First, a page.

With summer vacations approaching fast (or already here, for you lucky b*stards), and chances to bask in the sun by the pool becoming more frequent, it’s time to pick a book or two worth exploring at airports and while visiting those dull in-laws. So, here are five books that merit some serious consideration. Some are old, some are fairly new, but they are all offer a one-of-a-kind transportive experience, like only a good read can.
A Moveable Feast (1964) – Ernest Hemingway
Whether you are spending your summer corralling the family in suburbia or lazily people-watching in Brooklyn, Hemingway’s memoir of his expatriate years in 1920s Paris is a lush and inviting read. Sprinkled in are encounters with the likes of James Joyce, Gertude Stein and F. Scott Fitzgerald, as well as Hemingway’s own zest for food, drink and the company of true friends.
Flash Boys: A Wall Street Revolt (2014) – Michael Lewis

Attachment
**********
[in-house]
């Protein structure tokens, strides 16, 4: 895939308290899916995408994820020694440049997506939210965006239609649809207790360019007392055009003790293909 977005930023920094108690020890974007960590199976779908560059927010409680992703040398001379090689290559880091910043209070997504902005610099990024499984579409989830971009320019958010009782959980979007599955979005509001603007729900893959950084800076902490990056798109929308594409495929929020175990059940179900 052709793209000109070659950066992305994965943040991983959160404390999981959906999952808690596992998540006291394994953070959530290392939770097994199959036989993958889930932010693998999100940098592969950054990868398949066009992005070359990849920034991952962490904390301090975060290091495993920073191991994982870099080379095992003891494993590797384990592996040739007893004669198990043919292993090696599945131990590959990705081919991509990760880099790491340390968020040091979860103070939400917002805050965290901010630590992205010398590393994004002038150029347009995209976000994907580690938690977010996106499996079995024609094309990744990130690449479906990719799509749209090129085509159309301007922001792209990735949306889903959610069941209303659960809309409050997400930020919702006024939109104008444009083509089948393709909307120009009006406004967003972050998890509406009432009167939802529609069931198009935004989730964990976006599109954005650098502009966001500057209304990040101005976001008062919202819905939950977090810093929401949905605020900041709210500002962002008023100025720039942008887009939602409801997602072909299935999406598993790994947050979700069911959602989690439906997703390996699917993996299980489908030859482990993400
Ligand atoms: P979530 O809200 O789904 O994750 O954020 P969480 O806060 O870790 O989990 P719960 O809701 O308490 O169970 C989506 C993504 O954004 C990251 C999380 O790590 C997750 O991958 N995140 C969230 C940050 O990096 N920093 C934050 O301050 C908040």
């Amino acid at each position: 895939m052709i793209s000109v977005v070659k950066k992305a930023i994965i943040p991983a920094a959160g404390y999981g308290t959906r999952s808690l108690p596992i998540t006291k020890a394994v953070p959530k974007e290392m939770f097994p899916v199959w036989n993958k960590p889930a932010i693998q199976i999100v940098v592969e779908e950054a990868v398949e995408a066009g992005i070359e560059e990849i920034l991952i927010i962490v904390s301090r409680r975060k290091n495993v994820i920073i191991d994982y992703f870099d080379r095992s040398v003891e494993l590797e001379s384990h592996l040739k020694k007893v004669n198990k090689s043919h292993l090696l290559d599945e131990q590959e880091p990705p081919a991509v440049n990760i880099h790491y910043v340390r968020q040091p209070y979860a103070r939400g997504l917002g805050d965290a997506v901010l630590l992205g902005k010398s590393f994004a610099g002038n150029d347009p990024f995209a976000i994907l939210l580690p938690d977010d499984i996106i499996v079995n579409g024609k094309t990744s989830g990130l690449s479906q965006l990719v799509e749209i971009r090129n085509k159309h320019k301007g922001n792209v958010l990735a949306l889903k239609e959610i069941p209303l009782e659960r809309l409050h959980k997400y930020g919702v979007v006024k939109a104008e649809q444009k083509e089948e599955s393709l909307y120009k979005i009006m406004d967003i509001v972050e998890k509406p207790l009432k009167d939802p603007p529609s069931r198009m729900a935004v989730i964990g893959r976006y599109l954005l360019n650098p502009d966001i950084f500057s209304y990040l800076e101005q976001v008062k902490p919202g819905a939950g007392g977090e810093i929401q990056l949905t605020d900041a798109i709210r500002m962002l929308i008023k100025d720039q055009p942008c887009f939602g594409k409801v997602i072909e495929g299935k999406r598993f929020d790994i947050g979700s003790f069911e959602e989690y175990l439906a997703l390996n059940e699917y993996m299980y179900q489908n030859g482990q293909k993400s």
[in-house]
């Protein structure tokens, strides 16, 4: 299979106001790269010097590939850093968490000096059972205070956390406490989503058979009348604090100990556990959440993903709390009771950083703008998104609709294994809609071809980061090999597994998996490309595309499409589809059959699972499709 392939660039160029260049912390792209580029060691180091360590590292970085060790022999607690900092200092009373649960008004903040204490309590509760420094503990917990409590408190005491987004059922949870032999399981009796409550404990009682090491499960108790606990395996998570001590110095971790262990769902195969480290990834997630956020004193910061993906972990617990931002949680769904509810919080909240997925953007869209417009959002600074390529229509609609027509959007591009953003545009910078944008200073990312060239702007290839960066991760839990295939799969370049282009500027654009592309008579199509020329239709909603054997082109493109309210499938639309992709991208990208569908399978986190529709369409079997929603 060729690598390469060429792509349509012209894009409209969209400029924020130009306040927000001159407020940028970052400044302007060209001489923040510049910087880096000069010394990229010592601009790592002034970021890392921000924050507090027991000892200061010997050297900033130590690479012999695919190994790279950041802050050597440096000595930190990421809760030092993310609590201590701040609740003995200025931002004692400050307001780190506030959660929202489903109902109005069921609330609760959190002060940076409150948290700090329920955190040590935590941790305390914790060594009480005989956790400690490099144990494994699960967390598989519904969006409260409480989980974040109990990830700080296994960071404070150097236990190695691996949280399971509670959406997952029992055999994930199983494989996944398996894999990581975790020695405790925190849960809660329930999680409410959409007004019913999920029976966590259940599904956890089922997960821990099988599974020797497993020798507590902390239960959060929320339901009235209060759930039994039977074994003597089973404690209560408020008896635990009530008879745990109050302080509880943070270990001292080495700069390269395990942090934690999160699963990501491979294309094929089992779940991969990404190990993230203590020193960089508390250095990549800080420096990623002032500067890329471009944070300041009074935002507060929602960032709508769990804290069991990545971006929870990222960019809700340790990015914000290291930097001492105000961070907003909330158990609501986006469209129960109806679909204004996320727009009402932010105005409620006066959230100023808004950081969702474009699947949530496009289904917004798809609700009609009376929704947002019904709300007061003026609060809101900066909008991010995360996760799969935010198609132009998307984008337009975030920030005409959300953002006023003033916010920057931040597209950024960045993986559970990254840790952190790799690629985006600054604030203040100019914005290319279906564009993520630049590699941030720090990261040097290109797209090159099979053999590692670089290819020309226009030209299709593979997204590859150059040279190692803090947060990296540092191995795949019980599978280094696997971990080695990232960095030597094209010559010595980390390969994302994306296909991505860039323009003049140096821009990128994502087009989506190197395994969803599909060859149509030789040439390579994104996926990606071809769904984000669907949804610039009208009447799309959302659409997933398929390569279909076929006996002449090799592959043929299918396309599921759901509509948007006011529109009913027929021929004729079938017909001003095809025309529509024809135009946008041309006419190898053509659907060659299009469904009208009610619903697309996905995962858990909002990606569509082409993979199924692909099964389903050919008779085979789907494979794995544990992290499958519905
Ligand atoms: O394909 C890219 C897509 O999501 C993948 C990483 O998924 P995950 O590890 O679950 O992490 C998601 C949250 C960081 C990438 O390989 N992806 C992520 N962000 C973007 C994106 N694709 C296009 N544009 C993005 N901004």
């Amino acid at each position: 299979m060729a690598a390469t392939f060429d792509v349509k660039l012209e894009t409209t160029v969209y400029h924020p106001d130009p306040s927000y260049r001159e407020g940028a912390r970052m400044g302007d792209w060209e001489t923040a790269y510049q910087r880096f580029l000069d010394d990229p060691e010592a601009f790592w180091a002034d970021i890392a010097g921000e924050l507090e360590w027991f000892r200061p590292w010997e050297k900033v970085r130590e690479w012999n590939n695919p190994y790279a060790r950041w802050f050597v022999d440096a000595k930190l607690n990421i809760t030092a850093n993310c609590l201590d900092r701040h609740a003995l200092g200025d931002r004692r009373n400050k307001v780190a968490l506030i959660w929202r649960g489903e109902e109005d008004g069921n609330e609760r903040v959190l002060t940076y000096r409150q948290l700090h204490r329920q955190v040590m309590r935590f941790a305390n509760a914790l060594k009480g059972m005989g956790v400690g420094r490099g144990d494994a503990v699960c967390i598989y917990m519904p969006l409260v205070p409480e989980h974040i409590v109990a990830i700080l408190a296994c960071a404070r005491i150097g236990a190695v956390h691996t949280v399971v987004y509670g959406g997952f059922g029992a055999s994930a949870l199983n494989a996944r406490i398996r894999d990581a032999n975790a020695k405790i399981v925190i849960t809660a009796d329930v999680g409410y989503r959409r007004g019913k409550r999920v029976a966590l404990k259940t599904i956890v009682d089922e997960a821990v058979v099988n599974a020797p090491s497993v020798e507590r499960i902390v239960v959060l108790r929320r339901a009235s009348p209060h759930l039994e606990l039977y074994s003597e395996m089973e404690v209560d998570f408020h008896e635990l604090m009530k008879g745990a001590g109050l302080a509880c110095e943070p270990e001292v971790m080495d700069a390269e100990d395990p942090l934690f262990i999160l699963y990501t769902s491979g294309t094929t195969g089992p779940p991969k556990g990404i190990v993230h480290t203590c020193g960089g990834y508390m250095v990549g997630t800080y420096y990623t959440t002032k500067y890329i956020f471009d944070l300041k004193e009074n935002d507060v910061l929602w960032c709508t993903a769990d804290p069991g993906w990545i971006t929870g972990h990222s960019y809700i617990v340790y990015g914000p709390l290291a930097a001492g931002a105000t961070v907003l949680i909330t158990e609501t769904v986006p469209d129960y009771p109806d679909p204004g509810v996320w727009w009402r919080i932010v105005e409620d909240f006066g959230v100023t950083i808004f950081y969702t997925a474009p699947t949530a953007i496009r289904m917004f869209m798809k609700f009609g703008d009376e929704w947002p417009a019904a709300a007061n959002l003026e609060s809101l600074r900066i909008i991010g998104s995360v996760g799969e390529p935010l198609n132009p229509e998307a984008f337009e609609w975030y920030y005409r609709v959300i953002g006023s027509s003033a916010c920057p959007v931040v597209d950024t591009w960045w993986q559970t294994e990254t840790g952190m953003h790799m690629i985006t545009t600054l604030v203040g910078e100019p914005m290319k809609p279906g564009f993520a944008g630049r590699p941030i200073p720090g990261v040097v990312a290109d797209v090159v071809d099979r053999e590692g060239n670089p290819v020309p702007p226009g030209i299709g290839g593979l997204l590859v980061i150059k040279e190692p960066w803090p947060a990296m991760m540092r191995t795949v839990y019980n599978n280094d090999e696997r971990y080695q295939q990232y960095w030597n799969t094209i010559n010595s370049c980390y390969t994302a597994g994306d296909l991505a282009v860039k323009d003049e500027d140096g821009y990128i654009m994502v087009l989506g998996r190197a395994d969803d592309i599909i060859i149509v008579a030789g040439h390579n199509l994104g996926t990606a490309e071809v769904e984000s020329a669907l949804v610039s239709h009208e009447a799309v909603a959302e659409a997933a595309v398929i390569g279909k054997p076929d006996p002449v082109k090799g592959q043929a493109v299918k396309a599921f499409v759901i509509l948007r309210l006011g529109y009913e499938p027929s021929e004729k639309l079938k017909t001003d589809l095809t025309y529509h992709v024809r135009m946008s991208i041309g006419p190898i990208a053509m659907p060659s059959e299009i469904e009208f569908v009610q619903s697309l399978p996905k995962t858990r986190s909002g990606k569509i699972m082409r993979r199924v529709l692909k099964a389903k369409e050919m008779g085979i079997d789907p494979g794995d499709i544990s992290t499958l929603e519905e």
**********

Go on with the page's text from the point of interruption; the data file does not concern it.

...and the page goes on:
Rarely does nonfiction have the narrative ferocity of great fiction, yet most writers are not Michael Lewis. Explore the world of high-frequency trading through a handful of insiders. Lewis has a knack for examining data and drawing incredible truths from the chaos, and Flash Boys is no different. This is a book that is pulsing with greed and scheming so hard, it even had the SEC sweating bullets.
Fear and Loathing in Las Vegas (1971) – Hunter S. Thompson
Two drug-addled friends tearing across the Mojave desert in search of the American Dream? Summer reading doesn’t get any better than this. Raoul Duke and Dr. Gonzo engage in some substance abuse and some serious introspection on the streets of Sin City in this cult favorite. The stories are sublime, but it’s Thompson love for language that will have you running to catch up.
I Am Pilgrim (2013) – Terry Hayes
No summer reading list is complete without some espionage and Hayes has just what the doctor ordered. Grotesque murder? Check. A race against time? Check. America teetering on the brink of destruction? Check. This is one of those whirlwind reads that is a sheer joy to dive into.
The Devil in the White City (2003) – Erik Larson
Enter Chicago during the World’s Fair in 1893. A serial killer is on the loose and a brilliant architect is attempting to accomplish the impossible. This extremely detailed nonfiction depiction is the best of both worlds: elaborate insight and a nail-biting thriller. Larson isn’t trying to show you Chicago, he’s trying to take you there.
(Image Credit: Ralph Steadman)